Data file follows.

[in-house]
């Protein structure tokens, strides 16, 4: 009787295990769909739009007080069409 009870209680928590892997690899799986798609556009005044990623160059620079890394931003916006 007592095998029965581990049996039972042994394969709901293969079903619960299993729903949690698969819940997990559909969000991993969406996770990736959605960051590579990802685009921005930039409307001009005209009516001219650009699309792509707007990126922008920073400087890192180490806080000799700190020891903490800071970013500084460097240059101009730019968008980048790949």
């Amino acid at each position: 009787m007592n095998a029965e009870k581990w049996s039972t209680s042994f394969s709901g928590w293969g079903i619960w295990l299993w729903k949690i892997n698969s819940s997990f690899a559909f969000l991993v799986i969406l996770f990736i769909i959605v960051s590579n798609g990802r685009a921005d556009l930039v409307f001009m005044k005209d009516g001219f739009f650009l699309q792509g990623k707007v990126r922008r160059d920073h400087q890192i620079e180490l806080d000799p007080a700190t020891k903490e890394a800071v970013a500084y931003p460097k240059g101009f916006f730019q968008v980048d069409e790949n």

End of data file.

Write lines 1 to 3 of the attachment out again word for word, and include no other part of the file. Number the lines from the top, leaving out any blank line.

[in-house]
């Protein structure tokens, strides 16, 4: 009787295990769909739009007080069409 009870209680928590892997690899799986798609556009005044990623160059620079890394931003916006 007592095998029965581990049996039972042994394969709901293969079903619960299993729903949690698969819940997990559909969000991993969406996770990736959605960051590579990802685009921005930039409307001009005209009516001219650009699309792509707007990126922008920073400087890192180490806080000799700190020891903490800071970013500084460097240059101009730019968008980048790949």
């Amino acid at each position: 009787m007592n095998a029965e009870k581990w049996s039972t209680s042994f394969s709901g928590w293969g079903i619960w295990l299993w729903k949690i892997n698969s819940s997990f690899a559909f969000l991993v799986i969406l996770f990736i769909i959605v960051s590579n798609g990802r685009a921005d556009l930039v409307f001009m005044k005209d009516g001219f739009f650009l699309q792509g990623k707007v990126r922008r160059d920073h400087q890192i620079e180490l806080d000799p007080a700190t020891k903490e890394a800071v970013a500084y931003p460097k240059g101009f916006f730019q968008v980048d069409e790949n």